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Cuban security agents break up protest march

A member of the Ladies in White, a group of female dissidents, is grabbed by a security agent during a protest in Havana, Wednesday, March 17, 2010. Uniformed Cuban security agents prevented Ladies in White from marching on the outskirts of the capital to demand release of their jailed husbands and sons, physically removing them when they lay down in the street in protest. A member of the Ladies in White, a group of female dissidents, is grabbed by a security agent during a protest in Havana, Wednesday, March 17, 2010. Uniformed Cuban security agents prevented Ladies in White from marching on the outskirts of the capital to demand release of their jailed husbands and sons, physically removing them when they lay down in the street in protest. (AP Photo/Javier Galeano)
By Andrea Rodriguez
Associated Press Writer / March 17, 2010

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HAVANA—Uniformed Cuban security agents prevented the mothers and wives of dissidents from marching on the outskirts of the capital on Wednesday to demand release of their loved ones, shoving them into a bus when they lay down in the street in protest.

It was the second day in a row that a peaceful opposition march by the Damas de Blanca -- or "Ladies in White" -- degenerated into a shouting match, raising tension a day ahead of the anniversary of a major crackdown on dissent.

The group is made up of female relatives of some of the 75 dissidents arrested in a sweeping government operation on or around March 18, 2003. Some 53 of the dissidents remain jailed, many of them sentenced to decades in jail.

As about 30 Ladies in White left a church in the Parraga neighborhood, hundreds of pro-government supporters crowded around them, shouting "Long Live Fidel!" and "Get out, worms!"

The women shouted back "Freedom!" and said they wanted to call the world's attention to the plight of their husbands.

Such "acts of repudiation" have become something of a ritual in Cuba. The government claims they arise spontaneously as a result of disgust with the dissidents. Others believe that the government organizes them and that many of those taking part are members of state security.

As the women marched down the street clutching pink gladiolas, the crowd followed them. At nearly every corner, Cuban police and Interior Ministry agents asked the women to voluntarily end their march and take shelter in a government bus, but the women refused.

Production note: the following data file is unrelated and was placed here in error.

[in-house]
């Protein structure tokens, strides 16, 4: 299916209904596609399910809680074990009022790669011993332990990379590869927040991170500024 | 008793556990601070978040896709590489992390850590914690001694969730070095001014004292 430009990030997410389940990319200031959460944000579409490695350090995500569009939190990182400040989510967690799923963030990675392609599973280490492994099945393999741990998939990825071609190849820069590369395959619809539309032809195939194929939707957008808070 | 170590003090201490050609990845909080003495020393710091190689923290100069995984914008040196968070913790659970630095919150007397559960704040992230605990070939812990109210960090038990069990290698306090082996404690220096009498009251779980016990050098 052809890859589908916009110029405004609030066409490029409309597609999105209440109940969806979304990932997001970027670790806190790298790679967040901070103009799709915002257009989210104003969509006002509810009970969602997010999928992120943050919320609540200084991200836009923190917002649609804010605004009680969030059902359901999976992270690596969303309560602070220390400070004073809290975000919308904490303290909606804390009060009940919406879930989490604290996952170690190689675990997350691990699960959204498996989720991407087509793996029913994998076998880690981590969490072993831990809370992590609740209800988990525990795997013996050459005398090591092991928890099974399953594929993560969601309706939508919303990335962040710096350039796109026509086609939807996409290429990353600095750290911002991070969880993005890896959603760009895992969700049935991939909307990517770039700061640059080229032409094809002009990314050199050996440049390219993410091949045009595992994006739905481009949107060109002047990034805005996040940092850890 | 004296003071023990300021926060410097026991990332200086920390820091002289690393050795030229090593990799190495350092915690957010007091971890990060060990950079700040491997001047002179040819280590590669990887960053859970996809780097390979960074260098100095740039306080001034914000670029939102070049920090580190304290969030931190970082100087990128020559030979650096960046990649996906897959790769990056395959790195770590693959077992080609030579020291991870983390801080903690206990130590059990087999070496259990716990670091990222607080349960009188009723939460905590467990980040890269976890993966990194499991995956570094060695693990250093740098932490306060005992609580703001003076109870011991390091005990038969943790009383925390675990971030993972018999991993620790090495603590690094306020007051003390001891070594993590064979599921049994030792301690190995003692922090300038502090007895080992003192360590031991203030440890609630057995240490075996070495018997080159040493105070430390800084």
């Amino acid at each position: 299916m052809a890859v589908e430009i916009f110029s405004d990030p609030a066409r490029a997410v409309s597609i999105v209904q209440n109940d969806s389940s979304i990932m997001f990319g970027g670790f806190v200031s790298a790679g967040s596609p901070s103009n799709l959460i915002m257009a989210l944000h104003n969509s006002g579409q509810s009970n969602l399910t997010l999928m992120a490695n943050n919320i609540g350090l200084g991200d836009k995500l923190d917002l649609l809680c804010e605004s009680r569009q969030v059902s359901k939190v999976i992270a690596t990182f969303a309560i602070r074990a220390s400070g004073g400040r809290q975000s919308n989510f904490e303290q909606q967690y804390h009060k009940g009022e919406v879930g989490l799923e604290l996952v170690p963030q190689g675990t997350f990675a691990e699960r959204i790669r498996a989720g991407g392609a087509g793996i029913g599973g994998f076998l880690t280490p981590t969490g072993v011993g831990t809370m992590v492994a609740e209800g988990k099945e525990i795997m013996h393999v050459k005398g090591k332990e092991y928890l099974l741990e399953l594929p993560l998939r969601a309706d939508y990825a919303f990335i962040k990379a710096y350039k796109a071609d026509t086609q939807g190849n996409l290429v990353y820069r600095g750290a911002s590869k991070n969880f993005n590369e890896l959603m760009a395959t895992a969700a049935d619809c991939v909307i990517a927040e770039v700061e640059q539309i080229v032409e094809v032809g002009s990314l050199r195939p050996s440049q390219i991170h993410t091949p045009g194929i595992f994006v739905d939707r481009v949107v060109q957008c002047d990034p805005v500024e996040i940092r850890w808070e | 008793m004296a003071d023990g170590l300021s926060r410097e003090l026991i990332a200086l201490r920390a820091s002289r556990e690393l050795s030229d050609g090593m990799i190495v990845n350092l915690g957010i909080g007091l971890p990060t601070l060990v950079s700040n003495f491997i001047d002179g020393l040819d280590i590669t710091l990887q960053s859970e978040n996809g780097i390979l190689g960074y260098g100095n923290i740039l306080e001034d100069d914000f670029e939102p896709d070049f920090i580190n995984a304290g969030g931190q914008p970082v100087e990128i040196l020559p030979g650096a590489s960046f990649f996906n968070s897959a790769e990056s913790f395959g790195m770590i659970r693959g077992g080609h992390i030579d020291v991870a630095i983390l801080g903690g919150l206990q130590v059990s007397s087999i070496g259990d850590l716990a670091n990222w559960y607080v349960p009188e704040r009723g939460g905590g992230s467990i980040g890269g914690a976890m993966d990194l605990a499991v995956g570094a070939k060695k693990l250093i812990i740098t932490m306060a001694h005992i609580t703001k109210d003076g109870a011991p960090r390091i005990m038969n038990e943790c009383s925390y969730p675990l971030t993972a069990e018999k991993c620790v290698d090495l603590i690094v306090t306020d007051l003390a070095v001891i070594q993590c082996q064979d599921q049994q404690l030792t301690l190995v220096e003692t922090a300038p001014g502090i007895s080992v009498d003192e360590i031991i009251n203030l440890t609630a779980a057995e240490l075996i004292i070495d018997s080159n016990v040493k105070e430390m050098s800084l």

The women were hoping to march to the home of Orlando Fundora, a dissident who lives in the neighborhood, but a group of female security agents in olive green Interior Ministry uniforms and blue police uniforms formed a cordon at the end of the block, preventing the march from continuing.

When the protesters lay down in the street in protest, the security agents picked them up and put them in a government bus by force. The women were dropped off a short time later at the home of Ladies in White leader Laura Pollan.

The pro-government response to the marches has grown more forceful each day in the lead-up to the anniversary. A march by the Ladies in White on Monday came off peacefully. On Tuesday, government supporters shouted them down as they marched in Havana.

Wednesday's march was the first time state agents physically intervened. The Ladies in White say they plan to march again on Thursday's anniversary.

Cuba's human rights situation has been a cause of renewed international tension since the Feb. 23 death of Orlando Zapata Tamayo after a long hunger strike in jail. Another man, Guillermo Farinas, has refused to eat or drink since shortly after Zapata Tamayo's death, though he is allowing himself to be fed intravenously periodically at a local hospital.

The European Parliament last week voted overwhelmingly to condemn Cuba for Zapata Tamayo's death, and a group of artists and intellectuals including Pedro Almodovar have begun to circulate a petition criticizing the Cuban government's actions.

On Tuesday, the human rights group Amnesty International called for the release of all political prisoners.

Cuba has lashed out at the criticism, saying it will not accept pressure or give in to blackmail. The government describes the dissidents as common criminals who are paid by the United States to destabilize the government, and says every country should have the right to jail traitors.

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Editor's Note: Associated Press writer Paul Haven contributed to this report.